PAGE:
The lives of Joseph and Rose Kennedy's children and grandchildren have been extensively examined in the media. The “Camelot” years of JFK and Jackie, John's and Bobby's assassinations and Ted's personal and political life are part of our history. However, there is one Kennedy about whom we've known little, until now. Kate Larson’s latest work reveals the central role the tragic life of the Kennedys’ eldest daughter played in shaping one of our nation’s most famous families. Joe and Rose Kennedy’s strikingly beautiful eldest daughter attended exclusive schools, was presented as a debutante to the queen of England, and traveled the world with her high spirited sisters. Yet Rosemary was intellectually disabled, a secret fiercely guarded by her powerful and glamorous family. Larson, using major new sources—Rose Kennedy’s diaries and correspondence, letters from Rosemary’s teachers and doctors, and exclusive family interviews— brings Rosemary alive as a girl adored but left far behind by her competitive siblings. Larson will talk of both the sensitive care Rose and Joe gave to Rosemary and then —as the family’s standing reached an apex—the often desperate and duplicitous arrangements the Kennedys made to keep her away from home as she became increasingly difficult in her early twenties. It was an experimental lobotomy gone terribly wrong that ultimately inspired her siblings to direct attention to the plight of the disabled, transforming the lives of millions.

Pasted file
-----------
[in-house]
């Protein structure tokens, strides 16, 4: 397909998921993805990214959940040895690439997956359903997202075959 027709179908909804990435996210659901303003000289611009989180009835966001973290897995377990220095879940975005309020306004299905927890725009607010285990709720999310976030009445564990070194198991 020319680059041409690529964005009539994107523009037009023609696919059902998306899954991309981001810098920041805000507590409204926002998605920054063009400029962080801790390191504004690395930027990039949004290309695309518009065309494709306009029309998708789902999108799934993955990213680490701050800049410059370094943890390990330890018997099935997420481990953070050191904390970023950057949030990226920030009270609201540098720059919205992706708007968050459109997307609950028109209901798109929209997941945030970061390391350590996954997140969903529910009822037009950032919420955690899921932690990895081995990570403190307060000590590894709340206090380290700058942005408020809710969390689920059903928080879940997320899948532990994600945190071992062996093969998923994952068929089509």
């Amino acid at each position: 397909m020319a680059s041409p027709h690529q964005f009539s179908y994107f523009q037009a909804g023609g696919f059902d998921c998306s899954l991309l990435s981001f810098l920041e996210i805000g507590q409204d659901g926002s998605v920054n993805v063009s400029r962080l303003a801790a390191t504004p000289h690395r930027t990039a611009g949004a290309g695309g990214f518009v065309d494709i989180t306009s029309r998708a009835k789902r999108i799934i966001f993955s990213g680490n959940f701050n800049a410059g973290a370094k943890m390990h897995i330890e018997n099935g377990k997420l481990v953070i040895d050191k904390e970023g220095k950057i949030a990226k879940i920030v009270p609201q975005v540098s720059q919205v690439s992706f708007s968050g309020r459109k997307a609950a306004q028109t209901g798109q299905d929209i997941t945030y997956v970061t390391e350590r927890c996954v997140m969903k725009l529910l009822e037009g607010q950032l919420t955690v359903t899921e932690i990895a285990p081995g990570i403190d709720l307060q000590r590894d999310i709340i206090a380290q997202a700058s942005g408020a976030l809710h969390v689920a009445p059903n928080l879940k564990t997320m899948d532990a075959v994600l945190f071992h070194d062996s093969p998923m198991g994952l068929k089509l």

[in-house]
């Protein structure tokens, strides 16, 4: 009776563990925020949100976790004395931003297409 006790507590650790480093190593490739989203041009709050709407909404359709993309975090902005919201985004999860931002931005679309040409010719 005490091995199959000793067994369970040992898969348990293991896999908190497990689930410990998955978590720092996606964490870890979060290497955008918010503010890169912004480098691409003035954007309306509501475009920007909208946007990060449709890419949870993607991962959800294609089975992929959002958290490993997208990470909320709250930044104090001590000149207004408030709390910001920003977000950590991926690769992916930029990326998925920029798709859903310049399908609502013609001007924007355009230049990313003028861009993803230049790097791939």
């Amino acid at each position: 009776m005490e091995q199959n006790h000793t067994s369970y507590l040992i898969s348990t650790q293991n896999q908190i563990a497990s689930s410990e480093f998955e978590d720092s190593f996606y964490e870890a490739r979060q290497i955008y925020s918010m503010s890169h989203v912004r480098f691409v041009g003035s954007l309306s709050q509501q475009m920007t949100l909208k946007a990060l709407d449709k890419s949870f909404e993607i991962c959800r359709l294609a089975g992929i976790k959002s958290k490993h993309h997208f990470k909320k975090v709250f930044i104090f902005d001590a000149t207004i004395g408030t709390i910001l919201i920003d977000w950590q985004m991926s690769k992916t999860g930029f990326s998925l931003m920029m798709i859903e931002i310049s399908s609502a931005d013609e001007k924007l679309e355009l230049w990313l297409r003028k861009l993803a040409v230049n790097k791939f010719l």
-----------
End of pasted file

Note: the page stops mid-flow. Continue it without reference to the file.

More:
Kate Clifford Larson is the author of three biographies. Her book on Rosemary Kennedy is now number eight on the best seller list. She holds a doctorate in history from the University of New Hampshire, specializing in 19th and 20th century U.S. Women's and African American history.